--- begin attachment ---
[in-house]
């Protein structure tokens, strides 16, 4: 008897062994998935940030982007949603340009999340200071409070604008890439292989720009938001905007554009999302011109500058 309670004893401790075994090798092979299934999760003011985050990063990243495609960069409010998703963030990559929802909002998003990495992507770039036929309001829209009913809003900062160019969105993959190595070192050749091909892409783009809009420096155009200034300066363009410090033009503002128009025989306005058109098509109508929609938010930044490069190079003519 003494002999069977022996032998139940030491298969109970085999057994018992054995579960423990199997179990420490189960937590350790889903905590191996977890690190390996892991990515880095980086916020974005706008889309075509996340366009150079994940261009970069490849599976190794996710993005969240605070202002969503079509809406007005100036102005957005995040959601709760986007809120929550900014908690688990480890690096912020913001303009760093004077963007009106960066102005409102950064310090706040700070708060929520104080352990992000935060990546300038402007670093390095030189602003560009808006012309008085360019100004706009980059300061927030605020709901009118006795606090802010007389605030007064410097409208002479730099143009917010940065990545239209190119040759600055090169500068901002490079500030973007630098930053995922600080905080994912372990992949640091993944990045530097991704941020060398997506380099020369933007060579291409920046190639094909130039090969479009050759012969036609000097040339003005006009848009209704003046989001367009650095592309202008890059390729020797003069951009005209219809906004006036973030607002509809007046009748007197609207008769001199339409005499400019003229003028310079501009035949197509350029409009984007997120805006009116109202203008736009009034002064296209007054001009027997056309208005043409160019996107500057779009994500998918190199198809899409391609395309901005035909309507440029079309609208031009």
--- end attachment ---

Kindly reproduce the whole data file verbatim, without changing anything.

[in-house]
């Protein structure tokens, strides 16, 4: 008897062994998935940030982007949603340009999340200071409070604008890439292989720009938001905007554009999302011109500058 309670004893401790075994090798092979299934999760003011985050990063990243495609960069409010998703963030990559929802909002998003990495992507770039036929309001829209009913809003900062160019969105993959190595070192050749091909892409783009809009420096155009200034300066363009410090033009503002128009025989306005058109098509109508929609938010930044490069190079003519 003494002999069977022996032998139940030491298969109970085999057994018992054995579960423990199997179990420490189960937590350790889903905590191996977890690190390996892991990515880095980086916020974005706008889309075509996340366009150079994940261009970069490849599976190794996710993005969240605070202002969503079509809406007005100036102005957005995040959601709760986007809120929550900014908690688990480890690096912020913001303009760093004077963007009106960066102005409102950064310090706040700070708060929520104080352990992000935060990546300038402007670093390095030189602003560009808006012309008085360019100004706009980059300061927030605020709901009118006795606090802010007389605030007064410097409208002479730099143009917010940065990545239209190119040759600055090169500068901002490079500030973007630098930053995922600080905080994912372990992949640091993944990045530097991704941020060398997506380099020369933007060579291409920046190639094909130039090969479009050759012969036609000097040339003005006009848009209704003046989001367009650095592309202008890059390729020797003069951009005209219809906004006036973030607002509809007046009748007197609207008769001199339409005499400019003229003028310079501009035949197509350029409009984007997120805006009116109202203008736009009034002064296209007054001009027997056309208005043409160019996107500057779009994500998918190199198809899409391609395309901005035909309507440029079309609208031009």